Wednesday, March 20, 2013

Saint Patrick, the Irish Druids, and the Conversion of Pagan Ireland to Christianity: Part III

Some scholars give a good explanation of what this conversion may have looked like. They suggest that this conversion is not what we would consider conversion by today's standards. Indeed, just because some pagans decided to accept Patrick's gods does not necessarily mean that they abandoned their own. Because pagans were used to accepting a number of different gods into their pantheon, it would follow that when they were introduced to this new god, it probably meant that they included him in their worship, not that they limited their worship to him (Hopkin 21).

So, unlike in Muirchu's account of the conversion of Ireland, no one found Patrick so threatening as to warrant a call to arms over Christianity. There was never a recorded act of violence between Christian and pagan, nor was there a single martyrdom in Ireland over the conversion to Christianity (Hopkin 21).

Although Patrick began the process of introducing the Irish to Christianity, it does not appear that he had nearly the phenomenal success that later writers would attribute to him. In fact, Patrick himself died in obscurity. Far from being the arrogant miracle-worker who made disbelievers pay for their skepticism, the historical Patrick "was not remembered as an enormously successful missionary—because he was not enormously successful. At the time of his death Ireland was still predominantly pagan, aggressively pagan" (Thompson 158).

Why, then, does Muirchu go out of his way to describe Patrick as being singlehandedly responsible for the submission of pagan religion to Christian belief, or for the annihilation of the Irish druids? What exactly were the circumstances surrounding the conversion of Ireland to Christianity, if Patrick himself had little impact on the Irish? And how did the Irish druids react to this conversion?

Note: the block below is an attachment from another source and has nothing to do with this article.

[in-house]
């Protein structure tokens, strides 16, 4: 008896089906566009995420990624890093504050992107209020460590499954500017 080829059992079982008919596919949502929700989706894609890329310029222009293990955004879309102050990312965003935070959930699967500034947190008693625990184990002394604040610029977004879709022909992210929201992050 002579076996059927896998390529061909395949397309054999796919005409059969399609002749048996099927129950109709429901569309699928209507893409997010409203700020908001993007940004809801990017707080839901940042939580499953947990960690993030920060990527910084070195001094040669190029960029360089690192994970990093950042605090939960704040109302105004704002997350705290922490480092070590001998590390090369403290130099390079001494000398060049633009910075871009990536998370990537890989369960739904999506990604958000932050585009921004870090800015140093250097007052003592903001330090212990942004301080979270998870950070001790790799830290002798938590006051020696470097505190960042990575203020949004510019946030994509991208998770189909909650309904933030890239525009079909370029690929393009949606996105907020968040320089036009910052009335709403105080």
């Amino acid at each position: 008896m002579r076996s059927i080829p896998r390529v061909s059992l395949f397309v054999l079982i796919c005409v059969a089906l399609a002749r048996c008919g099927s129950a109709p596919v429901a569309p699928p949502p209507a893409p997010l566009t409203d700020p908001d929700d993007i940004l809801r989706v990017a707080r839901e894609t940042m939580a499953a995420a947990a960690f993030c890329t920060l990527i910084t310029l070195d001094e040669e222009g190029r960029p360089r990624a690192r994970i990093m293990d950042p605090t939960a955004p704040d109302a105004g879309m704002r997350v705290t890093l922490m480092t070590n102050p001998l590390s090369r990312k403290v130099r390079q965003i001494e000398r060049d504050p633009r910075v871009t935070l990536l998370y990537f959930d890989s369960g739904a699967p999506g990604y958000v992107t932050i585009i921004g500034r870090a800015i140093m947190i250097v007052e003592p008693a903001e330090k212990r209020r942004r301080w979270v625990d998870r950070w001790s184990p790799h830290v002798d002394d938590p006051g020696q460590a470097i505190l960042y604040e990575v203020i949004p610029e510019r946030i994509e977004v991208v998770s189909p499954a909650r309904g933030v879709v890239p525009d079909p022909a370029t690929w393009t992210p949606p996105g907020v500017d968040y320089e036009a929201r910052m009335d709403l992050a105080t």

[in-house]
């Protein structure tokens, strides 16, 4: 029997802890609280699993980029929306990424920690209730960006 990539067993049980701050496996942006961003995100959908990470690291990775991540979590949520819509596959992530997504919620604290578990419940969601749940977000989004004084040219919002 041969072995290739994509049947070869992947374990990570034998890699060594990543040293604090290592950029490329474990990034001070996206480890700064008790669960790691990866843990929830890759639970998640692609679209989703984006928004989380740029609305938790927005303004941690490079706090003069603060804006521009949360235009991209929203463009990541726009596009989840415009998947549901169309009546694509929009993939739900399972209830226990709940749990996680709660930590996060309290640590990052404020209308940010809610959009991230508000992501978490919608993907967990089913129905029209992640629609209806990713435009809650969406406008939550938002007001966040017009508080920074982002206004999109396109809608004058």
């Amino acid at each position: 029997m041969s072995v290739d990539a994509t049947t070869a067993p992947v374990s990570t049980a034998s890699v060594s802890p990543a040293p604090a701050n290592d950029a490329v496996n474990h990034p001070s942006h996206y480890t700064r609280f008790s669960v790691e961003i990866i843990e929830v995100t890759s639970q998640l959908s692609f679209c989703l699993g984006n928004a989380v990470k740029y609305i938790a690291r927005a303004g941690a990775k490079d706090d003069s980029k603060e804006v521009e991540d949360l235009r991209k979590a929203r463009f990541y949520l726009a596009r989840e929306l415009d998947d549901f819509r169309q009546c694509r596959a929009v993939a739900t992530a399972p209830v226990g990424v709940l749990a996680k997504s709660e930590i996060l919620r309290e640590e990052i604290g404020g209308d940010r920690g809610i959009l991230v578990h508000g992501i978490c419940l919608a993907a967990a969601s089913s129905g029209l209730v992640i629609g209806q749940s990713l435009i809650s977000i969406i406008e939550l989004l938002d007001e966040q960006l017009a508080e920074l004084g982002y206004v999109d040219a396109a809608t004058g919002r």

It would not be out of the question to assume that in the years Muirchu was writing, around the late 600s, a large part of the Irish population was Christian and not pagan. At least, the pagans and druids who remained were not "aggressively pagan" as they had been immediately after Patrick's death. Otherwise, how could Muirchu get away with his harsh portrayal of pagan and druid alike? If Patrick could not get away with such hubris in the fifth century AD, it would follow that Muirchu could not do so either among an "aggressively pagan" society. So what happened during these two hundred years that brought pagans over to Christianity? Historical Saint Patrick did introduce the island to Christianity, but we know that his success was small. What brought the majority of Irish over to Christian belief enough to tolerate such a negative portrayal of paganism and the keepers of paganism, the druids? And what was the point of Muirchu writing such an untruthful hagiography of Patrick?

Most scholars agree that Muirchu was successful in reintroducing the Irish to the accomplishment and life of Patrick (Hopkin 36). In the seventh century AD, few in Ireland knew who Patrick was (Thompson 156). He obviously did not have a huge impact on their collective consciousness, and so writers like Muirchu were allowed to reinvent Patrick to suit their own purposes.